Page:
Anthropology and philosophy have long been intellectual companions; the borders between the two disciplines have always been permeable. For example, anthropologies inspired by Durkheim are ultimately indebted to Kant; Evans-Pritchards ideas are stamped with R. G. Collingwoods Hegelian philosophy; Gluckman was stimulated by Whiteheads process philosophy; and Bourdieu drew inspiration from Wittgenstein and Pascal, amongst others. Yet the fuller history and implications of philosophical influences in anthropology are largely unaddressed. In this volume, the contributors address the shifting effect philosophy has on anthropology. They investigate the impact of the philosophical presuppositions of anthropology, as well as the presuppositions themselves, using a comparative-cultural point of view ethnography. Furthermore, by considering anthropologies in conjunction with philosophies, and philosophies with anthropologies, the volume helps illuminate the present trajectories of thought in postcolonialist, non-ethnocentric and creative directions that were previously ignored by the contemporary social sciences. As a cross-disciplinary study, the volume questions both the rigidity of intellectual and disciplinary boundaries and attempts to evade it by encouraging many different voices and perspectives to create a thought-provoking dialogue.The original essays in Philosophy and Anthropology: Border Crossings and Transformations discuss the three-fold division within the anthropological engagement with philosophy, the sources and history of philosophical anthropology, and its current applications and links with other contemporary intellectual movements. This volume seeks to engage with real social and humanitarian issues of the current age and create an innovative discipline: philosophical anthropology.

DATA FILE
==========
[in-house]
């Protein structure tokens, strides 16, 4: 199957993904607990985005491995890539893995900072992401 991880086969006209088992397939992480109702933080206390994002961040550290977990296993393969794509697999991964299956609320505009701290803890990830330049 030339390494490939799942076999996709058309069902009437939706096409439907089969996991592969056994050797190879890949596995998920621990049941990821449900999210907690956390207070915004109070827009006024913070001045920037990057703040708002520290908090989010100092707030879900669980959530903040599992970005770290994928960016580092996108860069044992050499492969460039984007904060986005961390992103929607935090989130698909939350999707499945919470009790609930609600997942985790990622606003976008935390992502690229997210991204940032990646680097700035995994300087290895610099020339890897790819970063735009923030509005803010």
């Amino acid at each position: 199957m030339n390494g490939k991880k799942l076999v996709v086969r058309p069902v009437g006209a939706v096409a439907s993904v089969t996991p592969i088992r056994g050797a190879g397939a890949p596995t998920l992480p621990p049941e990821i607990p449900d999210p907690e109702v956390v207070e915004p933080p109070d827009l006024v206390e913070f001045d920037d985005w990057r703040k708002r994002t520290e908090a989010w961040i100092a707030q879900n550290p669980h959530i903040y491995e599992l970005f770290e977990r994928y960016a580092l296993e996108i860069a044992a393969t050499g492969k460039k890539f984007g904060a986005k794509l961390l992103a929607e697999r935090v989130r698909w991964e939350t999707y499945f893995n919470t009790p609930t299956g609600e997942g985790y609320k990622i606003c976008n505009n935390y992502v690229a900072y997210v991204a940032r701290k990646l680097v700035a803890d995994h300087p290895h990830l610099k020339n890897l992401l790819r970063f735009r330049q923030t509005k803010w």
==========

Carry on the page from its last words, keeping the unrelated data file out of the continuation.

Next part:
Philosophy and Anthropology
Border Crossing and Transformations